Getting back to the main point, the country could have done so much better without these manufactured crises which were not unavoidable. Had she kept to the straight and narrow, she might have stepped down with her place in posterity intact and her agenda to ammend the constitution might have gained some traction. Unfortunately this was not meant to be. Perhaps it will serve as a lesson for all who follow not to tempt the winds of fate.

  15. jhayrocas

    Crafty and shrewed as she has always been. GMA will appoint the next Chief Justice on political reasons, most especially in harmony to her plans in amending the Constitution after the 2010 elections.

  16. ramrod

    Noynoy’s fixation on GMA’s judicial appointments is not very likely to have any real bearing on his performance, so if and when he wins, what he should actually focus on are – indeed – the following:

    1. Creating jobs (massively, and I mean millions upon millions of jobs!)

    2. fixing the infrastructure (new roads, bridges, new airports for areas that will receive investments)

    3. reducing the deficit

    and…

    4. improving the educational system, focusing on improving math and science ability and emphasizing English ability so that poor kids get the same opportunities that rich kids who speak good English always get.

    5. population control for the poor (let the rich multiply as much as they want, but let the poor control themselves) so that they are able to focus their minimal resources on developing the few children they have instead of dissipating their resources on a multitude of largely “unwanted children” whom they end up forcing on the streets to beg or steal.

    – Dr JRII
    ————————————————–

    Spot on!!! This is brilliance indeed, simple, precise, concise, and direct to the point!!!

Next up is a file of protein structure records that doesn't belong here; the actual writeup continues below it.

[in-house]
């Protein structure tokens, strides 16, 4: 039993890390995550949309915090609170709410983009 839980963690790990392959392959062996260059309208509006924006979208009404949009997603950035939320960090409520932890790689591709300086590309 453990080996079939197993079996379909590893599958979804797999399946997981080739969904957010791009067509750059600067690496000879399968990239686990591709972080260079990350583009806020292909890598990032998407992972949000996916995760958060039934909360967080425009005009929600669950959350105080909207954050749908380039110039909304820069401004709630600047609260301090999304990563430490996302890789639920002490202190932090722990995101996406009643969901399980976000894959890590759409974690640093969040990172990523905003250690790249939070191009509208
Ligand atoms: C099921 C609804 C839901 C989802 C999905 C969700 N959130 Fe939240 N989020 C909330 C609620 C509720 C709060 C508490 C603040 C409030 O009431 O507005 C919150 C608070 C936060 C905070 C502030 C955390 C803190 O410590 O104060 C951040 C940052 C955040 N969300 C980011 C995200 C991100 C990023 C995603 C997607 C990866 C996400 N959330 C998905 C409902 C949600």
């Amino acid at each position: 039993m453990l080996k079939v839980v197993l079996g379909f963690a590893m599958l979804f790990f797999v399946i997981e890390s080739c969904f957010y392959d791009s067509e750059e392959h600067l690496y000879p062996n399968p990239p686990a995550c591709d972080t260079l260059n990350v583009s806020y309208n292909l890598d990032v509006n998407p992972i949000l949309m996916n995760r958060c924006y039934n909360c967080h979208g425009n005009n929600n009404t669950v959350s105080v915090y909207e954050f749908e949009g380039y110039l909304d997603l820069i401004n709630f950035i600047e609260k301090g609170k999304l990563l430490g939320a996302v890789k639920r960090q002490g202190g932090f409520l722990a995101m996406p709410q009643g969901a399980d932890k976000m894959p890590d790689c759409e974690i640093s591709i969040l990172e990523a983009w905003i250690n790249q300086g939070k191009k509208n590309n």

If Noynoy can preside over a government that will allow businesses to flourish without undue intervention (meaning government officials milking these businesses) but limit itself to proper regulation, he’s on the right track and so are we…

    And yes, I also believe that he’s not recognizing an appointee of GMA will have no bearing, by all means, he must not allow this person to linger longer than necessary (out in day 1).

    No rosy scenario comes to mind even with Noynoy at the helm, but at least, there is some hope for some normalcy (the same cannot be said if any of the other wannabes win)…

    …then again, Noynoy must not use HOPE as the focal point of his platform, because it tends to lead to disappointment later on, focusing on the abovementioned and the detailed plan of implementation while working within the bounds of the constitution will have to be the order of the day…

    Of course, a new president is not superman, or God-turned-into-man and came down to earth to magically solve our problems, we all have to pitch in…

    ——————————————-

  17. nick

    “And yes, I also believe that he’s not recognizing an appointee of GMA will have no bearing,…”

    This is unbelievable! A constitutional crisis happening if GMA appoints an illigitimate chief justice which Noynoy vowed not to recognize when he sits as president and brilliant people calling such an event “no bearing”? No bearing? Amazing!

  18. SoP

    “thecusponline on Sun, 24th Jan 2010 12:01 pm
    the Philippines along with China, India and Indonesia were the only countries in this part of the world that didn’t go into a technical recession after the GFC.”

    Same thing happened during the Asian Financial Crisis. The Philippines is one of two or three countries to avoid dollar runs in the short term but suffered dollar liquidity problems in the long term. Long term, we’re gonna suffer with stagnation after this GFC blows over while other countries post quarter after quarter growth.

    The Philippines is like the kid in the playground who doesn’t catch a cold during flu season while every other kid wheezes, sneezes and coughs. Unbeknownst, the Philippine kid is suffering from asymptomatic tuberculosis.

    My point being our economic setup enables us to weather these little storms while our house is creaking from deep structural faults that are plugged by short term measure like VAT and OFW dollars. We may look good in the short term, but our house is broken and would take a lot to fix than just by patch-up measures like VAT.

  19. SoP

    Edit for more dramatic effect: Our house may look better than the neighbors’, whose roofs and fences are blown away by the storm, but their foundations are dug deep into the soil while ours are pretty much termite ravaged. Our roofs and fences may be built of expensive materials, but when the big storm hits, our house will be flattened to the ground and will require expensive, if not irreparable, rebuilding, while the houses that are other Asian countries will just need small but cheap, though embarrasingly-visible-to-the-whole-neighborhood patch jobs.